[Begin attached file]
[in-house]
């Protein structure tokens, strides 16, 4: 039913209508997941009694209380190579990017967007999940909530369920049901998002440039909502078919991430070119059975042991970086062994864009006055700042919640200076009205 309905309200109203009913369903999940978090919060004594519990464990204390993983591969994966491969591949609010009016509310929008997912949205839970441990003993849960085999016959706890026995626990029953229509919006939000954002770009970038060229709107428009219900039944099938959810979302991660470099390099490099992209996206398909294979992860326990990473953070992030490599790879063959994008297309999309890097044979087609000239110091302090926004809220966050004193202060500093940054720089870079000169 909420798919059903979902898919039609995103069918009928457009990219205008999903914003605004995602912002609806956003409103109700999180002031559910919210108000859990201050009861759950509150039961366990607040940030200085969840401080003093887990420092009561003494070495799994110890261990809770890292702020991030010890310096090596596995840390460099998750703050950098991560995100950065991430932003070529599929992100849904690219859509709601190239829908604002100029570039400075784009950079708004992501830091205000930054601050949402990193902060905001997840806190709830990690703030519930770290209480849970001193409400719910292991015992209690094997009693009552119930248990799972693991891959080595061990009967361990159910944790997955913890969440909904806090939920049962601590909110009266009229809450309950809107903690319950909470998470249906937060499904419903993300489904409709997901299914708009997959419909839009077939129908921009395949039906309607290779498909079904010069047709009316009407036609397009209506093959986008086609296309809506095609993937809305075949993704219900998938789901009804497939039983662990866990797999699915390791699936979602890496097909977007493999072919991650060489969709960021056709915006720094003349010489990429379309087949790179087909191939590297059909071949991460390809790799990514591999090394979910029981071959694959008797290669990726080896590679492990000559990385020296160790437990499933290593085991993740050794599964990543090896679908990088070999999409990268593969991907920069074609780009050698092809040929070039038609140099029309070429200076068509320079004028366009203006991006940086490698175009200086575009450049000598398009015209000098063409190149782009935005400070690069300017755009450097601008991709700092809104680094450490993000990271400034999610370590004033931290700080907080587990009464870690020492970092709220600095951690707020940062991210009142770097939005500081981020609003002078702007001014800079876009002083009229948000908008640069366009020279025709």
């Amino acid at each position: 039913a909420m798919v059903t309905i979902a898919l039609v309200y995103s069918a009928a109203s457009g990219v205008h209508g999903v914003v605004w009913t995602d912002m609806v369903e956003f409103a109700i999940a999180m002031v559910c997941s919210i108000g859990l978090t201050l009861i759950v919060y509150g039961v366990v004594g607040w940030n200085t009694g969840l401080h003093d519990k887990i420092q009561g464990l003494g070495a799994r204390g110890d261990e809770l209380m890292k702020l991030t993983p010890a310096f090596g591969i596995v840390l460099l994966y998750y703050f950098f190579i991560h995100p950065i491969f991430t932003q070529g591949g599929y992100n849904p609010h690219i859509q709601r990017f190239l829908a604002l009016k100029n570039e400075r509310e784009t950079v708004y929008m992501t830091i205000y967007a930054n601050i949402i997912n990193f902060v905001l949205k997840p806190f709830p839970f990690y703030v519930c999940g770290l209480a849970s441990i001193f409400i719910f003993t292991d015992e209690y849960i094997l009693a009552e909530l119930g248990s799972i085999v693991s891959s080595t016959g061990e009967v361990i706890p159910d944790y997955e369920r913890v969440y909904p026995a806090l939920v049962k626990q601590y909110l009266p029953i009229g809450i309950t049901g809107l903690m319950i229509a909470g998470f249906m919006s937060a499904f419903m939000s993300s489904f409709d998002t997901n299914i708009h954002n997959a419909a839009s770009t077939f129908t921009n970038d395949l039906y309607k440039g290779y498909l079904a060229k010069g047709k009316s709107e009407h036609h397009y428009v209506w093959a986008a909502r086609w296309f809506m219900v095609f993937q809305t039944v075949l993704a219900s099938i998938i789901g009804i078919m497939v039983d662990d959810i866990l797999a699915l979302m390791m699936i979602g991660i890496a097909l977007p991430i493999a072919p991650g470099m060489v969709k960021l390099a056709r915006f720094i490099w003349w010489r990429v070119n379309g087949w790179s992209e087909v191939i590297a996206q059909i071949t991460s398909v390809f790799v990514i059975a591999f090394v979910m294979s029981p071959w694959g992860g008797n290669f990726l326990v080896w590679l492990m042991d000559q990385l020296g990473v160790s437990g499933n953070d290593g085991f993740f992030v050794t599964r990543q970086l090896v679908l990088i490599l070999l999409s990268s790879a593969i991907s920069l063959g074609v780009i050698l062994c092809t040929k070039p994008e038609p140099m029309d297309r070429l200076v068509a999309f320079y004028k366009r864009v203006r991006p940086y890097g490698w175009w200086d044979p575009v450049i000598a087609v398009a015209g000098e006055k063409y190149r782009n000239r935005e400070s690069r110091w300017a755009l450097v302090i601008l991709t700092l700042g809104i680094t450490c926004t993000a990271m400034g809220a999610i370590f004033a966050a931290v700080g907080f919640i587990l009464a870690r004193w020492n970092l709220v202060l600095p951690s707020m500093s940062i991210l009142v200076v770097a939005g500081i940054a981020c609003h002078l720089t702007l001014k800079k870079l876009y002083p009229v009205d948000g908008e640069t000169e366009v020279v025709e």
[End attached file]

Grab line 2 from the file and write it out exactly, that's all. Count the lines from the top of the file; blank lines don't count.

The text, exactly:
């Protein structure tokens, strides 16, 4: 039913209508997941009694209380190579990017967007999940909530369920049901998002440039909502078919991430070119059975042991970086062994864009006055700042919640200076009205 309905309200109203009913369903999940978090919060004594519990464990204390993983591969994966491969591949609010009016509310929008997912949205839970441990003993849960085999016959706890026995626990029953229509919006939000954002770009970038060229709107428009219900039944099938959810979302991660470099390099490099992209996206398909294979992860326990990473953070992030490599790879063959994008297309999309890097044979087609000239110091302090926004809220966050004193202060500093940054720089870079000169 909420798919059903979902898919039609995103069918009928457009990219205008999903914003605004995602912002609806956003409103109700999180002031559910919210108000859990201050009861759950509150039961366990607040940030200085969840401080003093887990420092009561003494070495799994110890261990809770890292702020991030010890310096090596596995840390460099998750703050950098991560995100950065991430932003070529599929992100849904690219859509709601190239829908604002100029570039400075784009950079708004992501830091205000930054601050949402990193902060905001997840806190709830990690703030519930770290209480849970001193409400719910292991015992209690094997009693009552119930248990799972693991891959080595061990009967361990159910944790997955913890969440909904806090939920049962601590909110009266009229809450309950809107903690319950909470998470249906937060499904419903993300489904409709997901299914708009997959419909839009077939129908921009395949039906309607290779498909079904010069047709009316009407036609397009209506093959986008086609296309809506095609993937809305075949993704219900998938789901009804497939039983662990866990797999699915390791699936979602890496097909977007493999072919991650060489969709960021056709915006720094003349010489990429379309087949790179087909191939590297059909071949991460390809790799990514591999090394979910029981071959694959008797290669990726080896590679492990000559990385020296160790437990499933290593085991993740050794599964990543090896679908990088070999999409990268593969991907920069074609780009050698092809040929070039038609140099029309070429200076068509320079004028366009203006991006940086490698175009200086575009450049000598398009015209000098063409190149782009935005400070690069300017755009450097601008991709700092809104680094450490993000990271400034999610370590004033931290700080907080587990009464870690020492970092709220600095951690707020940062991210009142770097939005500081981020609003002078702007001014800079876009002083009229948000908008640069366009020279025709």